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Joseph Dimino v. Hsbc Bank


June 18, 2012


Plaintiff Joseph Dimino ("Dimino") moves for reconsideration of this Court's Opinion and Order, dated April 11, 2012, familiarity with which is assumed. That Order granted in part and denied in part a motion for summary judgment brought by Defendant HSBC Bank, USA N.A. ("HSBC"). The motion for summary judgment was granted as to Dimino's retaliation claim and claim for breach of an implied-in-law contract and the motion was denied as to Dimino's claims for gender discrimination. Dimino's motion seeks reconsideration of the branch of the Order that dismissed the retaliation claim. For the reasons set forth below, Dimino's motion for reconsideration is DENIED and oral argument is unnecessary.



A motion for reconsideration under Local Rule 6.3 is appropriate only where "the moving party can point to controlling decisions or data that the court overlooked-matters, in other words, that might reasonably be expected to alter the conclusion reached by the court." In re BDC 56 LLC, 330 F.3d 111, 123(2d Cir. 2003) (internal quotation marks and citation omitted). The Rule must be "narrowly construed and strictly applied so as to avoid repetitive arguments on issues that have been considered fully by the Court." DGM Invs., Inc. v. N.Y. Futures Exch., Inc., 288 F. Supp. 2d 519, 523 (S.D.N.Y. 2003). The purpose of this restrictive application is, among other things, "to ensure the finality of decisions." Wiltshire v. Williams, No. 10 Civ. 6947, 2012 WL 899383, at *2 (S.D.N.Y. Mar. 16, 2012) (internal quotation marks and citation omitted). The decision of whether to grant or deny a motion for reconsideration lies within the sound discretion of the district court. McCarthy v. Manson, 714 F.2d 234, 237 (2d Cir.1983); Citigroup Global Markets Inc. v. VCG Special Opportunities Master Fund Ltd., No. 08 Civ. 5520, 2009 WL 1528513, at *1 (S.D.N.Y. June 1, 2009). A court may grant a motion for reconsideration "to correct a clear error or prevent manifest injustice." Doe v. New York City Dep't of Soc. Servs., 709 F.2d 782, 789 (2d Cir. 1983) (quotation marks and citation omitted).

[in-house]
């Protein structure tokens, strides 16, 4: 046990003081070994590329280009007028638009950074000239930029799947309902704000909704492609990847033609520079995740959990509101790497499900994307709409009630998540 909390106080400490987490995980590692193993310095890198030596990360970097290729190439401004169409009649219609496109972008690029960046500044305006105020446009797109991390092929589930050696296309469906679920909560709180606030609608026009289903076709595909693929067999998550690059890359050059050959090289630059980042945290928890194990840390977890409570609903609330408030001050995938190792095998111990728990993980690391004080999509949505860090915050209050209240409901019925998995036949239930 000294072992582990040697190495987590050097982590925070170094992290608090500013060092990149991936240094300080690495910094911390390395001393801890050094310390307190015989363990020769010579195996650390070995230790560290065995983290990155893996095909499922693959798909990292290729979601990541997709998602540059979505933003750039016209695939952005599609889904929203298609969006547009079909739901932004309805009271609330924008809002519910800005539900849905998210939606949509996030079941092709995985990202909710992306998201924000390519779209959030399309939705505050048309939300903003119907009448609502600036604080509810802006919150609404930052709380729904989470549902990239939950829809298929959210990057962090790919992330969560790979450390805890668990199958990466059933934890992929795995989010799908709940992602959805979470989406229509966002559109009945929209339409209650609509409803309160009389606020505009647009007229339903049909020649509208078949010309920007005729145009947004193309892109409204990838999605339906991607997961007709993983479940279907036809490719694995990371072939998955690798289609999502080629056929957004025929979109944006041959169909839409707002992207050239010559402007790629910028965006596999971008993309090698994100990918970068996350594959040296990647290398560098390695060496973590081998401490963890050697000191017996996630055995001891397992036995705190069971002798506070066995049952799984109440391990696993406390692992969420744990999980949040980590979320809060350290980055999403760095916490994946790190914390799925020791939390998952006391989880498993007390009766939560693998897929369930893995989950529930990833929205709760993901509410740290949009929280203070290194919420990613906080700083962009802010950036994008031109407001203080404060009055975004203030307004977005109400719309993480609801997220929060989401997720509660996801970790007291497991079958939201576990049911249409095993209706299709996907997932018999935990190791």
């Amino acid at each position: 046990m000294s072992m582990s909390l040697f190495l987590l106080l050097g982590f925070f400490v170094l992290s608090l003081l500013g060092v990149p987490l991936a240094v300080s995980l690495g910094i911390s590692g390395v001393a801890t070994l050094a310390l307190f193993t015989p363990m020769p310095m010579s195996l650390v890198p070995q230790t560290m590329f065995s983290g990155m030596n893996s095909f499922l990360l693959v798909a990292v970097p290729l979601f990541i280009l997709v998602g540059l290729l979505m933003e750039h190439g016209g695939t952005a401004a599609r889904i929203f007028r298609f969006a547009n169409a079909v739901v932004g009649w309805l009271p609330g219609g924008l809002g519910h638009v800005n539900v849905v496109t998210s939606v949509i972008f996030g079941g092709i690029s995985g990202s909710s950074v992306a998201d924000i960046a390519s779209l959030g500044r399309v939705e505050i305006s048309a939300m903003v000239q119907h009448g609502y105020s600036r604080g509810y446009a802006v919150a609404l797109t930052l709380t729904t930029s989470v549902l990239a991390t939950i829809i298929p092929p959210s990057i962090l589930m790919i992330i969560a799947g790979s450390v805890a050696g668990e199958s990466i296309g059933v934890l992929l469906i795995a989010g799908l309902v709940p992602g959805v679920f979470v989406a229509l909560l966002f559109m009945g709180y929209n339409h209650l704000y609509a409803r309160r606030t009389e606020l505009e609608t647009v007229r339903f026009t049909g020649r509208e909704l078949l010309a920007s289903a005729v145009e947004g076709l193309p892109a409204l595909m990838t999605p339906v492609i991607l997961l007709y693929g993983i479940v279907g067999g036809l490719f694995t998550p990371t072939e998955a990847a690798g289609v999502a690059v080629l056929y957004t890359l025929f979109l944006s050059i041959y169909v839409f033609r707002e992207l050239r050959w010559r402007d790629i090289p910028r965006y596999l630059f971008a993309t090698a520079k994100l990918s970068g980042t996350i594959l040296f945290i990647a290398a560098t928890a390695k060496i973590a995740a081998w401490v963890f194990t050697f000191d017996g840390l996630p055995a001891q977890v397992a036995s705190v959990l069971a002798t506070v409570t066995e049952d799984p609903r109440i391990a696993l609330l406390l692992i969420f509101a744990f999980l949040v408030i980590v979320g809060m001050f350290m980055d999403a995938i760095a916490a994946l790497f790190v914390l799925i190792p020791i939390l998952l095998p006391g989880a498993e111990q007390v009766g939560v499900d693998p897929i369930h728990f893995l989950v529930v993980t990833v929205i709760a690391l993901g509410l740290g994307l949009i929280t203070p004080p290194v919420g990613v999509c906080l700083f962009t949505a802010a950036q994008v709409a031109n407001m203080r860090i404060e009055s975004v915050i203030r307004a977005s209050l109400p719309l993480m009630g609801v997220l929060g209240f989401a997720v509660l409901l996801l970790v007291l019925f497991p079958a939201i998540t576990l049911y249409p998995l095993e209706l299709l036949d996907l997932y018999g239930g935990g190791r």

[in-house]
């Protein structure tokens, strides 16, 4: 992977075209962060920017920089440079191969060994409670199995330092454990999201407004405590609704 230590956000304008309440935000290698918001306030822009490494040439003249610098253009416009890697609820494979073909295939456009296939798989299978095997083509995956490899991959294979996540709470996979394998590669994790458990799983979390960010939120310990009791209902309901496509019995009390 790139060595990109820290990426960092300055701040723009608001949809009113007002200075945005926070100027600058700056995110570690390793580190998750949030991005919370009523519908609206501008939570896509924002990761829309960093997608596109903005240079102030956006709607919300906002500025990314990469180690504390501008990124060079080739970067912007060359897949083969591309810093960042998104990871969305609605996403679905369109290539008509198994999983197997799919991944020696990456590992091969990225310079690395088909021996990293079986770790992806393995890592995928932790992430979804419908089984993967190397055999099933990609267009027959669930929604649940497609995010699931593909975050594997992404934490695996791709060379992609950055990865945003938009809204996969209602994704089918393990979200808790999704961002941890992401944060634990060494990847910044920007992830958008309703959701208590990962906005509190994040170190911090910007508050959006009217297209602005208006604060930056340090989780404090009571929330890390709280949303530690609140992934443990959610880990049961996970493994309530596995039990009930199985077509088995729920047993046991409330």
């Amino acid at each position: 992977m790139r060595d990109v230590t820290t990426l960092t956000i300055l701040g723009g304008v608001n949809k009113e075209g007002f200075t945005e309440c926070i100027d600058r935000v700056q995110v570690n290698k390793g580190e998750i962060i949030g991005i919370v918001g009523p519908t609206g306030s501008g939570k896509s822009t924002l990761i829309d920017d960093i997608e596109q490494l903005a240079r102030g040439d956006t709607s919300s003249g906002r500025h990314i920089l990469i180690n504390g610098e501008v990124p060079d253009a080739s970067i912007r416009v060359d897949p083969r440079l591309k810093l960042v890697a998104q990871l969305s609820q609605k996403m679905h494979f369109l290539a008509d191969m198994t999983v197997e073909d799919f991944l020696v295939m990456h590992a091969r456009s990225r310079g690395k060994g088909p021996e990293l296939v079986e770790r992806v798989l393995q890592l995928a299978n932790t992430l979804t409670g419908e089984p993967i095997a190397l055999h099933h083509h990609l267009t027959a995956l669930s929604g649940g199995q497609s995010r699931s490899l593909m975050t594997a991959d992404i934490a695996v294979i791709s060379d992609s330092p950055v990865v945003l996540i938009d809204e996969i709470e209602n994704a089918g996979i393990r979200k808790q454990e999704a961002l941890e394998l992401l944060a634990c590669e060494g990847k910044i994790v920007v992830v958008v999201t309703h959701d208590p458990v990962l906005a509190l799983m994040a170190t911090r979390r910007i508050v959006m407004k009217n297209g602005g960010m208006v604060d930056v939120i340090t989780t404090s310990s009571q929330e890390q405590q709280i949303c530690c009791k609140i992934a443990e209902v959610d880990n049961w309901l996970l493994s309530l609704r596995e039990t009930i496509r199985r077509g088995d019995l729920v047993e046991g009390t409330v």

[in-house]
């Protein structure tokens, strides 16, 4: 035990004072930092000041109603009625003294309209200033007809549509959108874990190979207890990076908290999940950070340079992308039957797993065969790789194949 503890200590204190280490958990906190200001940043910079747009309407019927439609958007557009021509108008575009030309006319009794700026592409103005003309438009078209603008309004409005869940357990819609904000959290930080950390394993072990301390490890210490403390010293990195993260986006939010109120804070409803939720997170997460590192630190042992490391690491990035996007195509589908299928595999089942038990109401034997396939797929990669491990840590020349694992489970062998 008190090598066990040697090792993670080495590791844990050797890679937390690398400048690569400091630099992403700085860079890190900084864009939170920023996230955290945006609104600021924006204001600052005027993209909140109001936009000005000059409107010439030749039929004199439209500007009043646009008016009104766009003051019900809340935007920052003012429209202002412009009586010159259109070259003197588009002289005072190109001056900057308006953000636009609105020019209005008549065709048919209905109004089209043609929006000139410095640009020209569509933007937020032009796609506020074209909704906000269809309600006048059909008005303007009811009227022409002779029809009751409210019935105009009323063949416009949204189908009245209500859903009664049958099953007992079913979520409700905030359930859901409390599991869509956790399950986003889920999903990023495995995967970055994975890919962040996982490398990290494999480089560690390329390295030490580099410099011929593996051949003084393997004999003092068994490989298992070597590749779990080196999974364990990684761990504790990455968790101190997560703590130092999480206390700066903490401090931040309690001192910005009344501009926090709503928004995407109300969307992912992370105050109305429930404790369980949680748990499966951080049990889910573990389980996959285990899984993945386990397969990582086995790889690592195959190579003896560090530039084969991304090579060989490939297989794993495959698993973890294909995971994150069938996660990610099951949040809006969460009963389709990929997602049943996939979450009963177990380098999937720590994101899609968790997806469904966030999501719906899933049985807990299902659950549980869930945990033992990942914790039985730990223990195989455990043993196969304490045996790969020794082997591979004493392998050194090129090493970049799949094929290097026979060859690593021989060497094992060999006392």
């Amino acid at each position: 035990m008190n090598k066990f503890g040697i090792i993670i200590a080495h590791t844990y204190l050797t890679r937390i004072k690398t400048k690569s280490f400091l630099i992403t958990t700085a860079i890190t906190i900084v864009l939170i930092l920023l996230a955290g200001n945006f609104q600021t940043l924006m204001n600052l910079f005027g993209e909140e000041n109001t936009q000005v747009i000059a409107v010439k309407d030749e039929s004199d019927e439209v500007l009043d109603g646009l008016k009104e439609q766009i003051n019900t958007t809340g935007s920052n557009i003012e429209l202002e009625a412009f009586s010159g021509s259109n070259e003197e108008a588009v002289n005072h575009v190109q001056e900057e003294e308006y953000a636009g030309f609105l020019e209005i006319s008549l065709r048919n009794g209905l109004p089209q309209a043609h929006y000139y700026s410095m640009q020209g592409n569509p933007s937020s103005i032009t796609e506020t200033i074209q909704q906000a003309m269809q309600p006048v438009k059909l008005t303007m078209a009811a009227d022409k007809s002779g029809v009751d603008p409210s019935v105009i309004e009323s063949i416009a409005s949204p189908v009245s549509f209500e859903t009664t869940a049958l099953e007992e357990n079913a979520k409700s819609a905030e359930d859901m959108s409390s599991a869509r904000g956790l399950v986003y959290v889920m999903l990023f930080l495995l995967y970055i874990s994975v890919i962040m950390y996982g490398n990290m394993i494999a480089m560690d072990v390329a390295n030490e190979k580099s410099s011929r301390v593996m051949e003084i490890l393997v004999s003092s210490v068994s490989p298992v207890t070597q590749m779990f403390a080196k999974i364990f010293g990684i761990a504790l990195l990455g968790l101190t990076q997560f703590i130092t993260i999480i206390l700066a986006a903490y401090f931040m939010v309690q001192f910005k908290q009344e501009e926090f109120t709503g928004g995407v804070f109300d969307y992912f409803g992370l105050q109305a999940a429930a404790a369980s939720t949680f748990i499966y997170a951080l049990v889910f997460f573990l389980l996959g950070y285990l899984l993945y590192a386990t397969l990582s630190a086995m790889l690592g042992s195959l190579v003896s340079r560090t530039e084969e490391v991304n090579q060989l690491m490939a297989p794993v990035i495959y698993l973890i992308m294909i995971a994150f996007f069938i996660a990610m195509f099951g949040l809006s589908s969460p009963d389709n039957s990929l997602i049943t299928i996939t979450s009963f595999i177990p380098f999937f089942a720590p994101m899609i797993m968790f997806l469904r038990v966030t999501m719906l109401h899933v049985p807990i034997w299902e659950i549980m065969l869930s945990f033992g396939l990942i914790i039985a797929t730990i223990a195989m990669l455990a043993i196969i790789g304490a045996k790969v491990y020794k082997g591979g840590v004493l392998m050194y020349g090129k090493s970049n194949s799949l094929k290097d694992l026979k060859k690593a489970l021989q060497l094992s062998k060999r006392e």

Dimino asserts that the Court "overlooked important points in reaching its decision." Pl.'s Mem. 2.*fn1 Specifically, Dimino again points to the email from Peter Hutter ("Hutter") of HSBC's Human Resources Department. As I discussed extensively in my earlier opinion, that email does not provide evidence that HSBC's proffered reasons for terminating Dimino-his failure to sign his performance objectives and his disruptive behavior, including but not limited to "negative comments regarding the company and [Dimino's] ongoing legal action in [his] branch"-were pretextual and were expressed simply to hide the Defendant's real reason, i.e., retaliation. HSBC

56.1 Ex. T, 1/18/2010 Hutter Email to Dimino. To the contrary, the email explicitly gave Dimino until January 22, 2012 to sign off on his objectives and indicated that his "failure to do so may result in an escalation of this issue including but not limited to a written warning or even the termination of your employment." Id. Dimino was terminated on January 25, 2012. I have already considered the import of this email and nothing Dimino includes about this email in his motion for reconsideration is novel.

Dimino also focuses, once again, on the fact that there was-according to him-no contemporaneously recorded evidence of his disruptive behavior. Again, I have already considered this argument and Defendant raises no new issues in his papers. See Dimino v. HSBC Bank, USA N.A., 11 Civ. 4189, 2012 WL 1202035, at *6 (S.D.N.Y. April 11, 2012) ("Dimino responds that the alleged legitimate reasons for termination are pretextual because HSBC fails to offer contemporaneously recorded evidence that Dimino's discussions of his lawsuit disrupted the workplace. The argument that HSBC did not advise Dimino that his conduct was disruptive and did not do it right away, and that this proves pretext, borders on the absurd and does not square with a pretextual justification.").

Dimino fails to point to "glaring evidence," that he was terminated, in part, "because he talked about his lawsuit." Pl.'s Mem. 8. The evidence cited by Dimino in his brief affirms that it

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